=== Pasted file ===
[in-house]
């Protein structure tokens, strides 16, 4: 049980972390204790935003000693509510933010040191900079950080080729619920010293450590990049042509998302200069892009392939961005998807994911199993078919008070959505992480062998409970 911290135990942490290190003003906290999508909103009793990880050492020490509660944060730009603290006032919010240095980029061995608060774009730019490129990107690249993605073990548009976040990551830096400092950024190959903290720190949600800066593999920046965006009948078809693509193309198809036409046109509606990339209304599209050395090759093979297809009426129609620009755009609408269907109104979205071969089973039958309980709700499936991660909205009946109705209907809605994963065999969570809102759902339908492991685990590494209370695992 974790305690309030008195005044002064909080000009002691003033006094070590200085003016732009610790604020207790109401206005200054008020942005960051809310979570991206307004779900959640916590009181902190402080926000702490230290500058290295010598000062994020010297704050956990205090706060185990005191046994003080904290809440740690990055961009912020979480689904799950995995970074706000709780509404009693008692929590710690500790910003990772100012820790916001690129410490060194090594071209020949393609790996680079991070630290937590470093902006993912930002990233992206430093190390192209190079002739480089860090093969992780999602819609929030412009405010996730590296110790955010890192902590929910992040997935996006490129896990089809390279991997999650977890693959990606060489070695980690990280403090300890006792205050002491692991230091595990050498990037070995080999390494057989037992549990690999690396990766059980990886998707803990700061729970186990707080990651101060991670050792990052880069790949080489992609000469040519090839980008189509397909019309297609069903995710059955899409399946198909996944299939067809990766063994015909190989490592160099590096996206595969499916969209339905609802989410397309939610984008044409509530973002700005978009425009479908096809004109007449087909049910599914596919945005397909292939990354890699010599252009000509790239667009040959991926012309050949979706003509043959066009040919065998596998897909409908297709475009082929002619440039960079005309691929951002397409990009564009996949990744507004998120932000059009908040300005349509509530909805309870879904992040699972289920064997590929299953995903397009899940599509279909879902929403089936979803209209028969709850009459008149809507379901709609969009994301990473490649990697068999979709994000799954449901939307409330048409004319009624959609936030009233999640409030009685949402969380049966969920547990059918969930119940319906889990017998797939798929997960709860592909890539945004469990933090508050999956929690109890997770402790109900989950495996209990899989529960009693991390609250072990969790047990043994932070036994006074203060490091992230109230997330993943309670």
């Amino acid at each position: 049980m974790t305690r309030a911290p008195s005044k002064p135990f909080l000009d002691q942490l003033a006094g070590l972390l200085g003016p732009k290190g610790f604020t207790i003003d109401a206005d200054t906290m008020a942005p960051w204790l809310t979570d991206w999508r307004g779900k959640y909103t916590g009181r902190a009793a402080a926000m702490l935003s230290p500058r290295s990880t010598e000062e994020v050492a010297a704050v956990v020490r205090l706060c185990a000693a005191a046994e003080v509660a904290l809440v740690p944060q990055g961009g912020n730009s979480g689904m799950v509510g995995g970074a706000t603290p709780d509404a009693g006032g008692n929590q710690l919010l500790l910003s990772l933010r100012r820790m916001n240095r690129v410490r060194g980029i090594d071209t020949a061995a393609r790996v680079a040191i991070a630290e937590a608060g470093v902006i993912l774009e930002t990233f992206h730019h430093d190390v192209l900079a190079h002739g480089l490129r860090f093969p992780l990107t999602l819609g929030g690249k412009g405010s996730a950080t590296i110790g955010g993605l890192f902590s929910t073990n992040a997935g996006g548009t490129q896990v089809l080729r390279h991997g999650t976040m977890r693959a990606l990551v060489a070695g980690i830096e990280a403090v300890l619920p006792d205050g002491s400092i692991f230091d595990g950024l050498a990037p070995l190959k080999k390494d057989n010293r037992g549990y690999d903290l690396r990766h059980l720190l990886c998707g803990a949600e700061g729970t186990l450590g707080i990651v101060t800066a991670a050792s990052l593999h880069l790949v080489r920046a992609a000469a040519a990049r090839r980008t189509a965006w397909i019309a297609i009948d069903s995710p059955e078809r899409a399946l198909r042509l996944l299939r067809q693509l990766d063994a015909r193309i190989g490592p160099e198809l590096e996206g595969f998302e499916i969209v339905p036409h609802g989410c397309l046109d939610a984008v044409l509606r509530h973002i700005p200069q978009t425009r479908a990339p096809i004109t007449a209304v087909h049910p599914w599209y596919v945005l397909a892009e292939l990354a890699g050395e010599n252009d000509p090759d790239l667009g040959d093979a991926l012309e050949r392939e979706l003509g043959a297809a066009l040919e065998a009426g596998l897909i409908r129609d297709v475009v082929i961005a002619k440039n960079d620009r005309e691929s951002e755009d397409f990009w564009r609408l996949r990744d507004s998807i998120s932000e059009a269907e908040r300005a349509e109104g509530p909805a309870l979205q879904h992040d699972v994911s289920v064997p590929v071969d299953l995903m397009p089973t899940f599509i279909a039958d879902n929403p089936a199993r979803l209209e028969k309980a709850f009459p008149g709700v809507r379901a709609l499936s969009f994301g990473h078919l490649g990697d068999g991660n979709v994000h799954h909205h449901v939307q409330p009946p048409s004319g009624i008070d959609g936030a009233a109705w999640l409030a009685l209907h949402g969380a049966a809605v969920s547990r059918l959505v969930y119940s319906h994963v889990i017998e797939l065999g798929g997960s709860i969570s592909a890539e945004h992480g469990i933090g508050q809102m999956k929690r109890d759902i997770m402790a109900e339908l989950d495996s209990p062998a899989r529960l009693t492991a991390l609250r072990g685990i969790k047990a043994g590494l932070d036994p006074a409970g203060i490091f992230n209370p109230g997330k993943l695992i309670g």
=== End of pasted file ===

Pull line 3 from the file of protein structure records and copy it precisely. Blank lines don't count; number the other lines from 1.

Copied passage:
């Amino acid at each position: 049980m974790t305690r309030a911290p008195s005044k002064p135990f909080l000009d002691q942490l003033a006094g070590l972390l200085g003016p732009k290190g610790f604020t207790i003003d109401a206005d200054t906290m008020a942005p960051w204790l809310t979570d991206w999508r307004g779900k959640y909103t916590g009181r902190a009793a402080a926000m702490l935003s230290p500058r290295s990880t010598e000062e994020v050492a010297a704050v956990v020490r205090l706060c185990a000693a005191a046994e003080v509660a904290l809440v740690p944060q990055g961009g912020n730009s979480g689904m799950v509510g995995g970074a706000t603290p709780d509404a009693g006032g008692n929590q710690l919010l500790l910003s990772l933010r100012r820790m916001n240095r690129v410490r060194g980029i090594d071209t020949a061995a393609r790996v680079a040191i991070a630290e937590a608060g470093v902006i993912l774009e930002t990233f992206h730019h430093d190390v192209l900079a190079h002739g480089l490129r860090f093969p992780l990107t999602l819609g929030g690249k412009g405010s996730a950080t590296i110790g955010g993605l890192f902590s929910t073990n992040a997935g996006g548009t490129q896990v089809l080729r390279h991997g999650t976040m977890r693959a990606l990551v060489a070695g980690i830096e990280a403090v300890l619920p006792d205050g002491s400092i692991f230091d595990g950024l050498a990037p070995l190959k080999k390494d057989n010293r037992g549990y690999d903290l690396r990766h059980l720190l990886c998707g803990a949600e700061g729970t186990l450590g707080i990651v101060t800066a991670a050792s990052l593999h880069l790949v080489r920046a992609a000469a040519a990049r090839r980008t189509a965006w397909i019309a297609i009948d069903s995710p059955e078809r899409a399946l198909r042509l996944l299939r067809q693509l990766d063994a015909r193309i190989g490592p160099e198809l590096e996206g595969f998302e499916i969209v339905p036409h609802g989410c397309l046109d939610a984008v044409l509606r509530h973002i700005p200069q978009t425009r479908a990339p096809i004109t007449a209304v087909h049910p599914w599209y596919v945005l397909a892009e292939l990354a890699g050395e010599n252009d000509p090759d790239l667009g040959d093979a991926l012309e050949r392939e979706l003509g043959a297809a066009l040919e065998a009426g596998l897909i409908r129609d297709v475009v082929i961005a002619k440039n960079d620009r005309e691929s951002e755009d397409f990009w564009r609408l996949r990744d507004s998807i998120s932000e059009a269907e908040r300005a349509e109104g509530p909805a309870l979205q879904h992040d699972v994911s289920v064997p590929v071969d299953l995903m397009p089973t899940f599509i279909a039958d879902n929403p089936a199993r979803l209209e028969k309980a709850f009459p008149g709700v809507r379901a709609l499936s969009f994301g990473h078919l490649g990697d068999g991660n979709v994000h799954h909205h449901v939307q409330p009946p048409s004319g009624i008070d959609g936030a009233a109705w999640l409030a009685l209907h949402g969380a049966a809605v969920s547990r059918l959505v969930y119940s319906h994963v889990i017998e797939l065999g798929g997960s709860i969570s592909a890539e945004h992480g469990i933090g508050q809102m999956k929690r109890d759902i997770m402790a109900e339908l989950d495996s209990p062998a899989r529960l009693t492991a991390l609250r072990g685990i969790k047990a043994g590494l932070d036994p006074a409970g203060i490091f992230n209370p109230g997330k993943l695992i309670g």